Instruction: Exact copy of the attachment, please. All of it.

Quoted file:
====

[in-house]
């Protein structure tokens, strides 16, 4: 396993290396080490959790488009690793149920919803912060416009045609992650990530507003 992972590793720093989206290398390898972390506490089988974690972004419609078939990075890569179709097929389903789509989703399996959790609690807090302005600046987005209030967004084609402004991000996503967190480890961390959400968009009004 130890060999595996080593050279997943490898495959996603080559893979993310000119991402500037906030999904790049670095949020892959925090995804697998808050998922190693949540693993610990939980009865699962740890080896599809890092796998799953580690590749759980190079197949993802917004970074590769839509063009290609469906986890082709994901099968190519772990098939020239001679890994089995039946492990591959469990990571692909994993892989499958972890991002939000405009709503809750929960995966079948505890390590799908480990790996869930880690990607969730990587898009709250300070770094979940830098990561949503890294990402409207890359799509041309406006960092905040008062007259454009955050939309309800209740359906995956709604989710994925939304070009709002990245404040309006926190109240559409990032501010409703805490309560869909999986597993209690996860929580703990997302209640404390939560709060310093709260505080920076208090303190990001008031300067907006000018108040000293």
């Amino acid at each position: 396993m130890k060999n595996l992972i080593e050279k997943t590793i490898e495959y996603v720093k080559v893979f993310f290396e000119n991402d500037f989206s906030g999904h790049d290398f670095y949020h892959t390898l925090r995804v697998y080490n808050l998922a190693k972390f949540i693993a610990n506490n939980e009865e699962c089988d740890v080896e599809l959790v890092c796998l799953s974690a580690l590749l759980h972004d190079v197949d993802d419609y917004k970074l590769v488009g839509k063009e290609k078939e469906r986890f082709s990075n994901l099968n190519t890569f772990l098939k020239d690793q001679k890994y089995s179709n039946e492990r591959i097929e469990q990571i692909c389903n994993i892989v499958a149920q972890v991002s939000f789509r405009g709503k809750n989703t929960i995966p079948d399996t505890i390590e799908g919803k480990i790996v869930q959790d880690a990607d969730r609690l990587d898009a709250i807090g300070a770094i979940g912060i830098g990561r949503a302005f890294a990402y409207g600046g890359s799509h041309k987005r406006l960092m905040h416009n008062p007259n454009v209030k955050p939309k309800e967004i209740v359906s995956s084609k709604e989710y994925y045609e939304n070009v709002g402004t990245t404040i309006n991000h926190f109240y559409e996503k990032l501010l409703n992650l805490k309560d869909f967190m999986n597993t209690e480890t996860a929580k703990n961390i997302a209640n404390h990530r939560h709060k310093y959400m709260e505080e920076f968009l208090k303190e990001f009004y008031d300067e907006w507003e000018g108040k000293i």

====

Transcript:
[in-house]
């Protein structure tokens, strides 16, 4: 396993290396080490959790488009690793149920919803912060416009045609992650990530507003 992972590793720093989206290398390898972390506490089988974690972004419609078939990075890569179709097929389903789509989703399996959790609690807090302005600046987005209030967004084609402004991000996503967190480890961390959400968009009004 130890060999595996080593050279997943490898495959996603080559893979993310000119991402500037906030999904790049670095949020892959925090995804697998808050998922190693949540693993610990939980009865699962740890080896599809890092796998799953580690590749759980190079197949993802917004970074590769839509063009290609469906986890082709994901099968190519772990098939020239001679890994089995039946492990591959469990990571692909994993892989499958972890991002939000405009709503809750929960995966079948505890390590799908480990790996869930880690990607969730990587898009709250300070770094979940830098990561949503890294990402409207890359799509041309406006960092905040008062007259454009955050939309309800209740359906995956709604989710994925939304070009709002990245404040309006926190109240559409990032501010409703805490309560869909999986597993209690996860929580703990997302209640404390939560709060310093709260505080920076208090303190990001008031300067907006000018108040000293």
């Amino acid at each position: 396993m130890k060999n595996l992972i080593e050279k997943t590793i490898e495959y996603v720093k080559v893979f993310f290396e000119n991402d500037f989206s906030g999904h790049d290398f670095y949020h892959t390898l925090r995804v697998y080490n808050l998922a190693k972390f949540i693993a610990n506490n939980e009865e699962c089988d740890v080896e599809l959790v890092c796998l799953s974690a580690l590749l759980h972004d190079v197949d993802d419609y917004k970074l590769v488009g839509k063009e290609k078939e469906r986890f082709s990075n994901l099968n190519t890569f772990l098939k020239d690793q001679k890994y089995s179709n039946e492990r591959i097929e469990q990571i692909c389903n994993i892989v499958a149920q972890v991002s939000f789509r405009g709503k809750n989703t929960i995966p079948d399996t505890i390590e799908g919803k480990i790996v869930q959790d880690a990607d969730r609690l990587d898009a709250i807090g300070a770094i979940g912060i830098g990561r949503a302005f890294a990402y409207g600046g890359s799509h041309k987005r406006l960092m905040h416009n008062p007259n454009v209030k955050p939309k309800e967004i209740v359906s995956s084609k709604e989710y994925y045609e939304n070009v709002g402004t990245t404040i309006n991000h926190f109240y559409e996503k990032l501010l409703n992650l805490k309560d869909f967190m999986n597993t209690e480890t996860a929580k703990n961390i997302a209640n404390h990530r939560h709060k310093y959400m709260e505080e920076f968009l208090k303190e990001f009004y008031d300067e907006w507003e000018g108040k000293i």